So, I have advice for parents who also want to hit the gym with some regularity. First, make sure you’re lifting weights light enough to complete at least 10 reps per set. Anything heavier than that just makes you too fragile and injury-prone. With no margin for error, you’ll also need to stop doing gym activities that have caused you strains and sprains in the past. I love the tricep press machine, but giving my elbow time to heal is just too complicated.

Sydney and JordanFinally, set some limits: I told my daughter that when she hits 60 lbs, there’s no more getting carried around on my shoulders. There was some foot stomping and hands on hips … yet another thing she can blame on her brother, I guess.


A Farewell To Arms

August 12, 2007

Though technically not one of the most outstanding things I’ve ever seen in the gym, Arnold Schwarzenegger’s visit to my high school in 1991 definitely ranks up there as one of my top moments in bodybuilding.

Arnold’s limo arrived at the football field and drove the long way around the track. Finally, Arnold got out of the car. He surveyed the crowd and announced into the mike: “I see a flabalanche!”

After Arnold completed his address, the president of the senior class presented him with a school t-shirt. Arnold held up the shirt by each sleeve and declared, “I never accept a shirt without trying it on first.” At this point, I thought we were about to be treated to an impromptu posing routine by the greatest bodybuilder of all time. Unfortunately, Arnold just pulled the t-shirt over what he was wearing. I guess Arnold figured that at age 43, there was no need for reality to eclipse the legend.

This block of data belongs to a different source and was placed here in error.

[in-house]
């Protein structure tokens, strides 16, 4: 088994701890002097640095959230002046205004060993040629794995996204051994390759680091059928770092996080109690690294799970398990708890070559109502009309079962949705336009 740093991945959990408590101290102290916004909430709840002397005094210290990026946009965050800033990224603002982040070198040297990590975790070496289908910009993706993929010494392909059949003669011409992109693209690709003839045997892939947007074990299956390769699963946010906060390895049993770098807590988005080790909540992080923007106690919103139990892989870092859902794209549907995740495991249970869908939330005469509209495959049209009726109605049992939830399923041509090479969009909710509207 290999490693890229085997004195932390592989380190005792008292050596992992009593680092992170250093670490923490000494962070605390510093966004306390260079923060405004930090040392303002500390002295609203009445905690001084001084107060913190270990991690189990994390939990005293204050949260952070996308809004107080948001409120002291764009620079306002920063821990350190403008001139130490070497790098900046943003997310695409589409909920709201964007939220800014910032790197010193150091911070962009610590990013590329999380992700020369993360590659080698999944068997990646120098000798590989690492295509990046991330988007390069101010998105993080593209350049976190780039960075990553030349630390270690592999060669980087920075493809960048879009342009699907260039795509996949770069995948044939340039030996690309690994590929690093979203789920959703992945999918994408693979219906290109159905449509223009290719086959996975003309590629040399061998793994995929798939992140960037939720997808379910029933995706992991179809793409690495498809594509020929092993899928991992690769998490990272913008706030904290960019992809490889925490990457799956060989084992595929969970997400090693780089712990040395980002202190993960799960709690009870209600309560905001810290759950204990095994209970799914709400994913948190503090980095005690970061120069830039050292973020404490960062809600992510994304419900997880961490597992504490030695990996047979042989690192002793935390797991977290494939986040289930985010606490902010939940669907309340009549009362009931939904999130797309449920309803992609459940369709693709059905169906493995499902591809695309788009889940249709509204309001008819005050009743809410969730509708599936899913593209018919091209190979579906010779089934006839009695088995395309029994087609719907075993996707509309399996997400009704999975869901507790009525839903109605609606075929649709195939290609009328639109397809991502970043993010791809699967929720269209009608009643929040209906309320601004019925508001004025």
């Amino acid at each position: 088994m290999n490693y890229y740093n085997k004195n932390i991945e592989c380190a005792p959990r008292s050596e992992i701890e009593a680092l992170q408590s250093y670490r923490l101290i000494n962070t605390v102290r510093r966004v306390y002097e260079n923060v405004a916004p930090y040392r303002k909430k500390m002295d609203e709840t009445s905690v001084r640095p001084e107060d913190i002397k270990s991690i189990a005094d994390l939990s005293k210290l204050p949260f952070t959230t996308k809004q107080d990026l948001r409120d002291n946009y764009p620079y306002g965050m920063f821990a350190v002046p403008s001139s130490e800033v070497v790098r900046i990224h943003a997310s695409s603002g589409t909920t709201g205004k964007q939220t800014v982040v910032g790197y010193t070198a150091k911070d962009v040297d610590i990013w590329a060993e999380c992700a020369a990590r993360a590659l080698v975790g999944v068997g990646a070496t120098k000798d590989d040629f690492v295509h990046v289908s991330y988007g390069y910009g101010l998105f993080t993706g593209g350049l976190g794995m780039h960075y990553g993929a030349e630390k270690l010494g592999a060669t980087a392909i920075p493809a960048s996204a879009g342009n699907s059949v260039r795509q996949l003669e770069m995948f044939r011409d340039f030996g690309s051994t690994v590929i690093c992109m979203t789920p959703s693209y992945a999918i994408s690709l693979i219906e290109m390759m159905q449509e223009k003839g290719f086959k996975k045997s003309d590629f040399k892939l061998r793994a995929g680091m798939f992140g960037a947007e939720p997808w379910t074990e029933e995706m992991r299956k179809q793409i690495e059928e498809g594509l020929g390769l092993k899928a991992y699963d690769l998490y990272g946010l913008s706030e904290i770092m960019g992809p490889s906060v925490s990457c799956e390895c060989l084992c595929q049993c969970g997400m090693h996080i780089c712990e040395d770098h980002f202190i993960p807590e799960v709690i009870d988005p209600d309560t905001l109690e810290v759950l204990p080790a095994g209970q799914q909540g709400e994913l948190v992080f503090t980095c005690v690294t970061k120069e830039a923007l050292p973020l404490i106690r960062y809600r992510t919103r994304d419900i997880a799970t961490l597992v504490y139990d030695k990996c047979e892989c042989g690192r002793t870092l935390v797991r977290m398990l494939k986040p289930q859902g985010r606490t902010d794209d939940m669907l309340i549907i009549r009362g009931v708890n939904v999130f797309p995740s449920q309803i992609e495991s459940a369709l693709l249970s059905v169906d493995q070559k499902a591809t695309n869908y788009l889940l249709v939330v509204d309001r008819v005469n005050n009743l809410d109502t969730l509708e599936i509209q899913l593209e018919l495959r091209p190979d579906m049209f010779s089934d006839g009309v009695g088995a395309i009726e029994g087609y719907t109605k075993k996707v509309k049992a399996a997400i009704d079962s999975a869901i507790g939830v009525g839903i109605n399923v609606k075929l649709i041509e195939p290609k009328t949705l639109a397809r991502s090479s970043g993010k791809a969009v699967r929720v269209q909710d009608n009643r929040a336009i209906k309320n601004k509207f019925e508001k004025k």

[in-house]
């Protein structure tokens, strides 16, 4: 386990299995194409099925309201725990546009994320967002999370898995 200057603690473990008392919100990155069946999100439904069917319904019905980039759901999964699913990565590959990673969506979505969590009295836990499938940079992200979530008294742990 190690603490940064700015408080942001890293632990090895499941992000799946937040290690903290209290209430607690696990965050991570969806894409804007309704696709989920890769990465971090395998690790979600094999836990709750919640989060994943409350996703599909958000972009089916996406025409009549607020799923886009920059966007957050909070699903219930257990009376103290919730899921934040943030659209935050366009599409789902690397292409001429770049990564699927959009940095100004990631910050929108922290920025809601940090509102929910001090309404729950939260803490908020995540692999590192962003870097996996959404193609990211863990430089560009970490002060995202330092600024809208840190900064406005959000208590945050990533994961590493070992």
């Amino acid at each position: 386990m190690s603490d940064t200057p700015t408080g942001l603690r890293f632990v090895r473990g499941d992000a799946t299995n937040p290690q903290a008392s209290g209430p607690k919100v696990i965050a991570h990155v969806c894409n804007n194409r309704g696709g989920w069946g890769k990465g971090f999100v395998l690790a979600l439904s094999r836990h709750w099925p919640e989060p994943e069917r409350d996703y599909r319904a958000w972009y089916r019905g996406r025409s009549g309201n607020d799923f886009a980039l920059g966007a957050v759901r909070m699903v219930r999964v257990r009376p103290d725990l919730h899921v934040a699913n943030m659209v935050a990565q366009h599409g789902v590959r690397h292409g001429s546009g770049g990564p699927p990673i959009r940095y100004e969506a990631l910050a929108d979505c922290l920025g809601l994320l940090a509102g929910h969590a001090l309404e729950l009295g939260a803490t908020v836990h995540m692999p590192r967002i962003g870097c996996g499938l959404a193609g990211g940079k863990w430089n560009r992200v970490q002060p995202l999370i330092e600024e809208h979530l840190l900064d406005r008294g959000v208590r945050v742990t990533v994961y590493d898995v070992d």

Still, he did not disappoint. Arnold electrified the crowd by hitting a huge double bicep pose – the most impressive thing I’ve ever seen in a short sleeved shirt.

Of course, Arnold’s signature muscle is his bicep. He credits his arms, the peak of his biceps, with winning him championships. Nevertheless, Arnold also worked hard to build a well balanced physique. No bodybuilder advances in the sport without symmetry among all muscle groups.

In fact, I don’t think the typical fitness amateur accomplishes much without giving appropriate attention to each body part. Your respect for a fellow gym member declines real fast as your eyes shift from his bulging arms to his A-cup chest. Similarly, guys with big upper bodies betray their lack of seriousness with their scrawny bottom halves.

The general population’s obsession with arms certainly makes for some pointless workouts. I’m always amazed when I can finish an entire leg routine while a couple guys take turns doing barbell bicep curls at a neighboring squat rack. Ok guys, you’re right: It’s the eighth set of curls that’s going to make the difference.


Team Effort

April 2, 2007

I’ve often wondered whether asking a stranger for a spot is a violation of gym etiquette. I know that when I’m asked for a spot, I’m irritated by the disruption in the pace of my workout and the break in concentration. I also resent channeling my precious energy into someone else’s workout, and, considering the absurd amount of weight usually involved, putting my low back at risk.